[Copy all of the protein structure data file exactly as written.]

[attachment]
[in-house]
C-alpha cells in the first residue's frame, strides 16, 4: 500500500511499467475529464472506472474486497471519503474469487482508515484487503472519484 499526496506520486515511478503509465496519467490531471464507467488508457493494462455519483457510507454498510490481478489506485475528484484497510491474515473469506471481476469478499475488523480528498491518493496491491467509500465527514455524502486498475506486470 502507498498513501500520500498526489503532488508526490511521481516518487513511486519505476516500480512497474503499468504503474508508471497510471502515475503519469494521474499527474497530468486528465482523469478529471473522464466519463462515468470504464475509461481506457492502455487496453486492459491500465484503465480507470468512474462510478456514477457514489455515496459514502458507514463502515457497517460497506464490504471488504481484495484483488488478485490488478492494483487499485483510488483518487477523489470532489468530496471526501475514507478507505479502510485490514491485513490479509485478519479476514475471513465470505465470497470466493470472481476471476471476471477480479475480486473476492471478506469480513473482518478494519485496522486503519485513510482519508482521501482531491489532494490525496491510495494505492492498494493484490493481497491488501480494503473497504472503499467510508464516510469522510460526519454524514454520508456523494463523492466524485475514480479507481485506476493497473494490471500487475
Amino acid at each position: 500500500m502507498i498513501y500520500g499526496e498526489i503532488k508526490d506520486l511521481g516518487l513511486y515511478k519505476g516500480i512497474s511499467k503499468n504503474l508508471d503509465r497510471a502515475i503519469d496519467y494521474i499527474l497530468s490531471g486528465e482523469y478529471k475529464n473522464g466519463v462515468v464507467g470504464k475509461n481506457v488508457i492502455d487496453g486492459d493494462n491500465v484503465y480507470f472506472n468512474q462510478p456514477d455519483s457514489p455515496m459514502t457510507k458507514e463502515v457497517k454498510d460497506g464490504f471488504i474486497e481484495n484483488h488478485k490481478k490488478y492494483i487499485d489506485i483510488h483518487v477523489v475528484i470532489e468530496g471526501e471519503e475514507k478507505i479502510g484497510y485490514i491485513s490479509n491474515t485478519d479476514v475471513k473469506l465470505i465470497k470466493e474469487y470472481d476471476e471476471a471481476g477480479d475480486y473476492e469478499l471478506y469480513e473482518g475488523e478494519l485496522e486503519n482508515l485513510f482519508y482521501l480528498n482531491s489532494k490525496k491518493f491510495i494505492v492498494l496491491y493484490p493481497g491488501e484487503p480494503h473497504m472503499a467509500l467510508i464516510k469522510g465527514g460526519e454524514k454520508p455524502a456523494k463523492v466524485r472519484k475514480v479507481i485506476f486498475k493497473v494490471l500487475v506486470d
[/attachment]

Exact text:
[in-house]
C-alpha cells in the first residue's frame, strides 16, 4: 500500500511499467475529464472506472474486497471519503474469487482508515484487503472519484 499526496506520486515511478503509465496519467490531471464507467488508457493494462455519483457510507454498510490481478489506485475528484484497510491474515473469506471481476469478499475488523480528498491518493496491491467509500465527514455524502486498475506486470 502507498498513501500520500498526489503532488508526490511521481516518487513511486519505476516500480512497474503499468504503474508508471497510471502515475503519469494521474499527474497530468486528465482523469478529471473522464466519463462515468470504464475509461481506457492502455487496453486492459491500465484503465480507470468512474462510478456514477457514489455515496459514502458507514463502515457497517460497506464490504471488504481484495484483488488478485490488478492494483487499485483510488483518487477523489470532489468530496471526501475514507478507505479502510485490514491485513490479509485478519479476514475471513465470505465470497470466493470472481476471476471476471477480479475480486473476492471478506469480513473482518478494519485496522486503519485513510482519508482521501482531491489532494490525496491510495494505492492498494493484490493481497491488501480494503473497504472503499467510508464516510469522510460526519454524514454520508456523494463523492466524485475514480479507481485506476493497473494490471500487475
Amino acid at each position: 500500500m502507498i498513501y500520500g499526496e498526489i503532488k508526490d506520486l511521481g516518487l513511486y515511478k519505476g516500480i512497474s511499467k503499468n504503474l508508471d503509465r497510471a502515475i503519469d496519467y494521474i499527474l497530468s490531471g486528465e482523469y478529471k475529464n473522464g466519463v462515468v464507467g470504464k475509461n481506457v488508457i492502455d487496453g486492459d493494462n491500465v484503465y480507470f472506472n468512474q462510478p456514477d455519483s457514489p455515496m459514502t457510507k458507514e463502515v457497517k454498510d460497506g464490504f471488504i474486497e481484495n484483488h488478485k490481478k490488478y492494483i487499485d489506485i483510488h483518487v477523489v475528484i470532489e468530496g471526501e471519503e475514507k478507505i479502510g484497510y485490514i491485513s490479509n491474515t485478519d479476514v475471513k473469506l465470505i465470497k470466493e474469487y470472481d476471476e471476471a471481476g477480479d475480486y473476492e469478499l471478506y469480513e473482518g475488523e478494519l485496522e486503519n482508515l485513510f482519508y482521501l480528498n482531491s489532494k490525496k491518493f491510495i494505492v492498494l496491491y493484490p493481497g491488501e484487503p480494503h473497504m472503499a467509500l467510508i464516510k469522510g465527514g460526519e454524514k454520508p455524502a456523494k463523492v466524485r472519484k475514480v479507481i485506476f486498475k493497473v494490471l500487475v506486470d